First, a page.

If you have ever listened to Dr Ian Brooks talk about the Customer Experience (I have, in fact we wrote a book together), his number one point is the customer always comes first.
With this in mind, let's carry on with the series (from our kitchen renovation) on business improvement. We started with quote follow-up, moved to questioning customers on their needs. Now let's look at what happens when customers walk through your door.
As you would, I went to visit a variety of showrooms and stores for the different needs. Carpet, tiles, appliances, cabinetry and so on. The vast majority were satisfactory with the correct level of being greeted at the door; asked fairly quickly if they could help me and the right level of leaving me to browse.
However, it was a different experience at one of the carpet stores I visited. I'd like to discuss two important points to ensure doesn't happen at your business.
How much money does a business spend trying to get customers? Trying to get people to cross their threshold? When that happens - why ignore them?
My daughter Samantha and I walked into the Greenlane carpet/vinyl showroom from one of the companies that had come to quote on our flooring. I wanted to follow up by seeing a larger piece of carpet and vinyl than a couple of square feet. I have poor imagination.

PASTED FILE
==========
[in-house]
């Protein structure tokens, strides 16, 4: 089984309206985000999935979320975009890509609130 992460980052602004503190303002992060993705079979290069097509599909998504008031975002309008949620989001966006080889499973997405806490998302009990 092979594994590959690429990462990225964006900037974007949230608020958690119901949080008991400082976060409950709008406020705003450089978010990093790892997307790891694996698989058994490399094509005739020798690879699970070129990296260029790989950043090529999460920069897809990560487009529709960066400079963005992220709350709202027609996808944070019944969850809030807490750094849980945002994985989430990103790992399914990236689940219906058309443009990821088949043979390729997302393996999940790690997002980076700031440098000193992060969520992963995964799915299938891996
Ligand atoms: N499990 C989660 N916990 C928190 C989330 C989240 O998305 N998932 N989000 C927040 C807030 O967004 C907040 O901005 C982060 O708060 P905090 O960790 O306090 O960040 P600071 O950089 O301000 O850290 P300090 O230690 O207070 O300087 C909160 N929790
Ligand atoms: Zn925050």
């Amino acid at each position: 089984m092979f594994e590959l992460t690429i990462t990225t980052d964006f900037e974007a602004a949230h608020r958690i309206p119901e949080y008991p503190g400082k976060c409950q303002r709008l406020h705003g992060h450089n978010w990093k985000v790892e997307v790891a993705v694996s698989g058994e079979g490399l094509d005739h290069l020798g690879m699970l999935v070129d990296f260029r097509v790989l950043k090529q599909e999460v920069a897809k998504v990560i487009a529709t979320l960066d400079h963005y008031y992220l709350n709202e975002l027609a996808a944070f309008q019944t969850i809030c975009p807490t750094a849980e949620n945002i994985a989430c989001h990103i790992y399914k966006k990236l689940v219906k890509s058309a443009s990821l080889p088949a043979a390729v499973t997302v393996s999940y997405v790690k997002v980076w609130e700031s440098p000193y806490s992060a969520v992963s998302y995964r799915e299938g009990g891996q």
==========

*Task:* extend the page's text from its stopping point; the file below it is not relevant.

Two employees were on opposite ends of the showroom. A man and woman. The woman on her computer (which was set up against a wall so her back was to us - and the showroom). The man in another room also on his computer. This was facing sideways so he could see people as they entered the section.
Samantha and I walked around and looked at the carpets displayed on the wall. We looked at the books of vinyl lying around. Neither of the sales people had looked up when we entered. Neither came to help up. Neither acknowledged we entered. Finally, finally, I went up to the woman and asked if she could find our quote in the computer (I had forgotten to bring the printout). She couldn't. We left.
Second. Appearance counts. The Greenlane showroom was a mess. Rolls of carpet out and about. Even though there were carpet samples on the walls, it didn't seem like there was any rhyme or reason to the place. It felt messy.
This was in direct contrast to their competitors. The other carpet showrooms were well organised. Sectioned. Logical. The computers and desks were in good locations so that staff could see the customers but not be in the way.
What is the takeaway for you?
1. Ensure your staff meet and great those most valuable assets walking through your front door (your prospects and customers).
2. Put a new pair of shoes on. Your customers' shoes. Go to your establishment with fresh eyes. You don't want all that hard work of marketing and advertising to be for naught because the sale is killed when someone enters your premises.
3. To someone who doesn't know about your products or services, is the layout inviting? It is logical? Is it clean?
4. Where are your staff placed?